But, things started unraveling at the Indianapolis 500. Bourdais appeared set to be in the Fast Nine Pole Shootout during his first qualifying run – both of his first two laps were above 231 mph –  before his horrifying crash in Turn 2.

While Jones qualified an impressive 11th and finished an even more impressive third, results for the rest of the season became hard to come by – Jones only scored two more Top 10s, with a best result of seventh at Road America.

But, retooled for 2018, the Coyne team is a legitimate threat at the 102nd Running of the Indianapolis 500.

Bourdais, whose No. 18 Honda features new sponsorship from SealMaster and now ownership partners in Jimmy Vasser and James “Sulli” Sullivan, has a win already, again at St. Pete, and sits third in the championship.

And Bourdais may also be Honda’s best hope, given that he was the fastest Honda in qualifying – he’ll start fifth behind Ed Carpenter, Simon Pagenaud, Will Power, and Josef Newgarden.

“I think it speaks volumes about their work, their passion and their dedication to this program, Dale (Coyne), Jimmy (Vasser) and Sulli (James Sullivan) and everybody from top to bottom. I can’t thank them enough for the opportunity, for the support,” Bourdais said of the team’s effort.

Rookie Zachary Claman De Melo has been progressing nicely, and his Month of May has been very solid – he finished 12th at the INDYCAR Grand Prix on the IMS Road Course and qualified a strong 13th for the “500.”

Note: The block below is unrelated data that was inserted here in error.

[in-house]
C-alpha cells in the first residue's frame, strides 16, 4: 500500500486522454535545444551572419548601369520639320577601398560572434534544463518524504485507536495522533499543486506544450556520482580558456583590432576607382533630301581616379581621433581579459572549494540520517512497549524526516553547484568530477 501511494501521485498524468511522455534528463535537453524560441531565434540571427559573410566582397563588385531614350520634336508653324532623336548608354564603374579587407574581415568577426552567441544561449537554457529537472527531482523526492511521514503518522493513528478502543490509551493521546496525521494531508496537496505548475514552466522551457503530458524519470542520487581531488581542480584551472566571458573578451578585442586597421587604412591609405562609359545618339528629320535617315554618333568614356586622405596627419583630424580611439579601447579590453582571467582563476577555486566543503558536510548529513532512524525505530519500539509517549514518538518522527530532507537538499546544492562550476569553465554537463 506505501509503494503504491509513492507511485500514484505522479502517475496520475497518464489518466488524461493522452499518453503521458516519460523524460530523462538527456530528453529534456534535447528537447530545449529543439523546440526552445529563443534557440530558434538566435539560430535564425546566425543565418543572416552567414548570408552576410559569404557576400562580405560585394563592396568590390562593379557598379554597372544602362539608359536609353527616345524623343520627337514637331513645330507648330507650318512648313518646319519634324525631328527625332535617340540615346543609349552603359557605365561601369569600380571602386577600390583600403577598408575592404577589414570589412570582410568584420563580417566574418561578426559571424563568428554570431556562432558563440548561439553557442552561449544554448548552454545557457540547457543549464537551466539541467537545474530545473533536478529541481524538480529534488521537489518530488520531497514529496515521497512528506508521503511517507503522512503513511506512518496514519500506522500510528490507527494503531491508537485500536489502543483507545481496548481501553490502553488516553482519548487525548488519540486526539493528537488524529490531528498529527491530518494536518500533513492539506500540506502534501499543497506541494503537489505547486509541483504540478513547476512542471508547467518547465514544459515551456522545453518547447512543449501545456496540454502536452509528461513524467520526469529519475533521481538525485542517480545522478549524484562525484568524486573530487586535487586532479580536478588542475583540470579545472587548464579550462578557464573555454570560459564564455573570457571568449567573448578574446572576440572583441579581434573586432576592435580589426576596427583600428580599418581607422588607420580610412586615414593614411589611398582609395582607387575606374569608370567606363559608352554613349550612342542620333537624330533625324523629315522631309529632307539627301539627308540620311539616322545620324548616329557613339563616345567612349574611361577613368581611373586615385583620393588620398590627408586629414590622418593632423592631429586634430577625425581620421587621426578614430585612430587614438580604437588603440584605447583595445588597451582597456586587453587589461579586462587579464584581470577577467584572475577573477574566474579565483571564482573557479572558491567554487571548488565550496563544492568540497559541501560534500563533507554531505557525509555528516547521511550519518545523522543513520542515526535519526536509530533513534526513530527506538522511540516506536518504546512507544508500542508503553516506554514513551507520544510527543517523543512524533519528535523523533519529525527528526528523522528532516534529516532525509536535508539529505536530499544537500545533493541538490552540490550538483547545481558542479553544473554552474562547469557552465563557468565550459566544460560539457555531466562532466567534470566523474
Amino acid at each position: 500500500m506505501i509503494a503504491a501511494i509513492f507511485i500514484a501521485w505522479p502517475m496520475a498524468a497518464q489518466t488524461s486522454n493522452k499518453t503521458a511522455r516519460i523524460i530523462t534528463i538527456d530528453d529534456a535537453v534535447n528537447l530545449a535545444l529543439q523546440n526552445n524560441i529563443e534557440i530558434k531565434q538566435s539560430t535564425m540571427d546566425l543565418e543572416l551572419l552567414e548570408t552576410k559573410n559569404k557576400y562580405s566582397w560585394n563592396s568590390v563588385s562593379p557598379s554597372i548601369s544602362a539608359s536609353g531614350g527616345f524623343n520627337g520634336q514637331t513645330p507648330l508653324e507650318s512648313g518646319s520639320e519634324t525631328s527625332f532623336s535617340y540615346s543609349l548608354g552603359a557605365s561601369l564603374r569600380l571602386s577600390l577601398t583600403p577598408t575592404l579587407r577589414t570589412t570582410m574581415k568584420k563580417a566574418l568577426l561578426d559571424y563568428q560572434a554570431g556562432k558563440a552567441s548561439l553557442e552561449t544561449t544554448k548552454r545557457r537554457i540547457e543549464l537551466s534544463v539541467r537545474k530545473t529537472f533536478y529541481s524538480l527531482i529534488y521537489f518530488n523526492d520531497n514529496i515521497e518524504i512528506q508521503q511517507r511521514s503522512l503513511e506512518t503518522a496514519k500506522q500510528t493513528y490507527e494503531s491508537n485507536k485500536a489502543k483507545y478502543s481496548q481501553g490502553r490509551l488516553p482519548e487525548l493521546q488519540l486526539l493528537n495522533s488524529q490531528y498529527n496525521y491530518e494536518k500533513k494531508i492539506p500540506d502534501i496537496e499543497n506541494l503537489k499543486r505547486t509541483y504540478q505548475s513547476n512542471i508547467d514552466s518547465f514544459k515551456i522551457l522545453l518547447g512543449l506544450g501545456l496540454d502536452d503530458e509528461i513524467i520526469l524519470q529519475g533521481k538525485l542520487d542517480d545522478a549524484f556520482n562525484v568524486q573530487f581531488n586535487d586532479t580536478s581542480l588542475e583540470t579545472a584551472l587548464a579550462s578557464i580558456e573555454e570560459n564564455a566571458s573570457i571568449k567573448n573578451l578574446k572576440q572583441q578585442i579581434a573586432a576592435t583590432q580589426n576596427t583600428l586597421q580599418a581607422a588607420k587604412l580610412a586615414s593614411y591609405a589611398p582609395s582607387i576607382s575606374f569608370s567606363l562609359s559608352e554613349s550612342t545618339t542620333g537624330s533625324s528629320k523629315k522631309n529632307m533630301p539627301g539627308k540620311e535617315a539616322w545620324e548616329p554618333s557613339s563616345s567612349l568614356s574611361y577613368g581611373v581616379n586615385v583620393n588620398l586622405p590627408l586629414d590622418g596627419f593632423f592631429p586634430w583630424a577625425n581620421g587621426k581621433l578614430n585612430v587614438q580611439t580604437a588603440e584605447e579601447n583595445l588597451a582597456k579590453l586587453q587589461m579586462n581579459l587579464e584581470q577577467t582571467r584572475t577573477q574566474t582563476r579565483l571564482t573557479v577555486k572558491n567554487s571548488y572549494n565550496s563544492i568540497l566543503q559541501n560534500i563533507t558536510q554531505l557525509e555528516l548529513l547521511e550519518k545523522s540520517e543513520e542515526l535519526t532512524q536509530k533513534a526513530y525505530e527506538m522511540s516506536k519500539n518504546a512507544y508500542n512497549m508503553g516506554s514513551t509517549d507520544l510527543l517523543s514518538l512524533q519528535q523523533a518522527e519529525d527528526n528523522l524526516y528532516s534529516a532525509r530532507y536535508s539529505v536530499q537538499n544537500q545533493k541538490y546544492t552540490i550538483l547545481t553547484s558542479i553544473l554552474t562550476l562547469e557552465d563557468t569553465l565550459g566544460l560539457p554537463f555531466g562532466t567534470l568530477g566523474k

“It’s been surreal to be here as rookie. I’m a bit at a loss for words,” Claman De Melo revealed after qualifying. “The fans, driving around this place, being with the team, everything is amazing. I have a great engineer, a great group of experienced mechanics at Dale Coyne Racing.”

While Conor Daly and Pippa Mann struggled in one-off entries, with Mann getting bumped out of the field in Saturday qualifying, Daly’s entry essentially puts three Coyne cars in the race – Daly’s No. 17 United States Air Force Honda is a Dale Coyne car that has been leased to Thom Burns Racing.

Rest assured, the days of Coyne being an “also ran” are long gone, and a Coyne car ending up in Victory Lane at the biggest race of the year would complete the Chicago Cubs analogy – the Cubs won a World Series title in 2016, and an Indy 500 triumph would be the crowning achievement in Coyne’s career.

Follow@KyleMLavigne